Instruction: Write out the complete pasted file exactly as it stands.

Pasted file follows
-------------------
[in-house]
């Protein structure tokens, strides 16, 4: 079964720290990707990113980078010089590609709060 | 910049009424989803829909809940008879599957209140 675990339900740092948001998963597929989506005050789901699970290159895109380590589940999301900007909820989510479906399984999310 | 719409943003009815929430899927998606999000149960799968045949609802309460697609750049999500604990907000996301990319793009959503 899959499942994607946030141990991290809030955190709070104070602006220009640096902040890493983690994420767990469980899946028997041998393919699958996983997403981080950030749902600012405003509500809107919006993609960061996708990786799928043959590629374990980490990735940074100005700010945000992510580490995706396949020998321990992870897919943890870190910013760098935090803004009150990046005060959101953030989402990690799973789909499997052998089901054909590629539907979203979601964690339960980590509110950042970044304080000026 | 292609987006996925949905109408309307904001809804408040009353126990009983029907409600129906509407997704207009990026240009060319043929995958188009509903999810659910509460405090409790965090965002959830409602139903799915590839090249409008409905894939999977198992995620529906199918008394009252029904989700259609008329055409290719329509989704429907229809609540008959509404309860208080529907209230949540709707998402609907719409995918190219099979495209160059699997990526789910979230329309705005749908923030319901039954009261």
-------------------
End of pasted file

[in-house]
């Protein structure tokens, strides 16, 4: 079964720290990707990113980078010089590609709060 | 910049009424989803829909809940008879599957209140 675990339900740092948001998963597929989506005050789901699970290159895109380590589940999301900007909820989510479906399984999310 | 719409943003009815929430899927998606999000149960799968045949609802309460697609750049999500604990907000996301990319793009959503 899959499942994607946030141990991290809030955190709070104070602006220009640096902040890493983690994420767990469980899946028997041998393919699958996983997403981080950030749902600012405003509500809107919006993609960061996708990786799928043959590629374990980490990735940074100005700010945000992510580490995706396949020998321990992870897919943890870190910013760098935090803004009150990046005060959101953030989402990690799973789909499997052998089901054909590629539907979203979601964690339960980590509110950042970044304080000026 | 292609987006996925949905109408309307904001809804408040009353126990009983029907409600129906509407997704207009990026240009060319043929995958188009509903999810659910509460405090409790965090965002959830409602139903799915590839090249409008409905894939999977198992995620529906199918008394009252029904989700259609008329055409290719329509989704429907229809609540008959509404309860208080529907209230949540709707998402609907719409995918190219099979495209160059699997990526789910979230329309705005749908923030319901039954009261």